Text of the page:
March was a momentous month for women’s football, as a host of current and former national coaches travelled to Home of FIFA in Zurich to take part in a major women's football instructors’ seminar.
The attendance list for the event from 20-23 March read like a who’s who of the women’s game. Established coaches like Tina Theune and April Heinrichs shared their experience with younger colleagues, and the other big-name participants included Hope Powell, Carolina Morace, Leonardo Cuellar and Uche Ngozi, all of whom featured at the FIFA Women’s World Cup™.
They joined Vera Pauw, Azzedine Chih, Jacqueline Shipanga, Chan Shuk Chi and Marta Tejedor in an absorbing panel discussion, describing their paths to the top of the national set-up, setting out their dreams for the game, and offering opinions on the development path required by a modern national coach.
FIFA.com took part in the discussion and presents a fascinating glimpse behind the scenes.
Keynote delivered from the heart
No less a figure than FIFA Women’s World Cup-winning coach Tina Theune introduced the panellists, taking the opportunity to divulge a few titbits about herself in the process. ”I’ve been asked to tell you something about myself which you can’t read on the internet,” she said with a smile on her face. “I’m the daughter of a minister and I have four sisters. My father was a good priest. He said: Women have two legs, why shouldn’t they play football?”
Hope Powell is the strongest evidence for the truth of this statement. She won her first cap for England at the tender age of 16, and in 1998 became the national team’s first full-time coach and the first woman to occupy the England women’s national team dugout. As Theune recounted: ”Hope once said that Bend It Like Beckham describes her career to perfection.”
Powell, now 45, added some detail to the story. ”I started playing organised football at the age of 11, when I found out I was actually not too bad and had a real passion for it. Very early on when I was at school I decided that I wanted to be a professional footballer. Unfortunately, at that time it was impossible for girls to turn pro.”
From selfishness to great adventures
Despite the obstacles, Powell found a way of devoting her career to the women’s game - and the story of her battle to the top is a fascinating tale: “So I thought: How am I gonna stay in this game? As a coach! So it was a purely selfish reason,” she said with a grin. ”Along the way I decided to get as much coaching experience as I possibly could. I coached boys' teams, girls' teams, went to the US and tried to pick up as many qualifications as possible.”
It was only a matter of time until the English FA approached Powell to offer her the job as coach of the Three Lionesses. “I think I was a little bit in shock. I was only 31 and still playing. I really tried to be cool and played it down, but when I left the office, I was like: Oh my God! I can’t believe what they’ve done, they offered me the job. I was like: Should I take it? But then somebody made a good point. If you don’t take it, you might be still a player, sitting in the changing room and thinking: I could have done this job.”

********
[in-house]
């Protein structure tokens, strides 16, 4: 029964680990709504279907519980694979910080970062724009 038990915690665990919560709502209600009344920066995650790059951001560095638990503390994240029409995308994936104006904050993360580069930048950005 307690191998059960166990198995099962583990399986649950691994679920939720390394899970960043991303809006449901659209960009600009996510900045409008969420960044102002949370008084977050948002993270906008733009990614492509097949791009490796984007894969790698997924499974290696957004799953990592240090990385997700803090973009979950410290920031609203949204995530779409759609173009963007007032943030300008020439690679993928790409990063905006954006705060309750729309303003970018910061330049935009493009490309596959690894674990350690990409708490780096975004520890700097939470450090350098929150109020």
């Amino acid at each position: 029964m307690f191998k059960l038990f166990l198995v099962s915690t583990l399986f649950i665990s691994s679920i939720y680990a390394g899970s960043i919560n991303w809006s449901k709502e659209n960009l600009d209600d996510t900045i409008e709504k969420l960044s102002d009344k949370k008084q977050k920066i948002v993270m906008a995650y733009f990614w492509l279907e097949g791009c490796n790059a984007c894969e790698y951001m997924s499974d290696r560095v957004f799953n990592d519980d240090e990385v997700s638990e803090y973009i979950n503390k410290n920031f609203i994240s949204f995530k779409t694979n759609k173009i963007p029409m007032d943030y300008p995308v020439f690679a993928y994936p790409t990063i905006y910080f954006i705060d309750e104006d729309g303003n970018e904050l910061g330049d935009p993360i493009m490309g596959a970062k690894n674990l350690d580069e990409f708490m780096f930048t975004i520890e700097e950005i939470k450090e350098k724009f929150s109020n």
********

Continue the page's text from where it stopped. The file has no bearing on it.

As Azzedine Chih then explained, taking over the Algerian women's team fulfilled his greatest wish. “I think it’s everybody’s dream to coach at such a high level, to coach a national team. It was a great adventure and I had great moments of joy with the team. It’s a dream come true. And our careers are not over, we have still a lot to do.”
Development never ceases
This indeed was the crux of the gathering in Zurich. It is well known that coaches come and go, methods change and expectations rise. But what form of instruction does a modern national coach require?
“For me personally, the best education is playing and observing, and observing others work,” ventured Powell. “That gained me a good foundation, a good start to do what I’m now doing. The most important thing is that the education never stops.”
The increasing importance of sports science was brought up by the panel and extensively discussed, with topics ranging from modern GPS systems to heart monitoring. “Sports science is becoming more and more important in our sport,” US icon April Heinrichs added.
However, to join the elite and remain one of the genuine big names in the game requires a whole lot more besides. Sensitivity, expertise, leadership quality and experience are just a few of many attributes a coach requires.
As Heinrichs summarised: ”Sometimes we need to have a thick skin. There are a lot of people criticising you. One of my favourite bosses used to say: It’s a long road from the outhouse to the penthouse, but it’s a very quick drop. And it’s lonely up there. And I think that is right. Even if you are on the right track, if you’re just sitting there you will be run over. So keep moving.”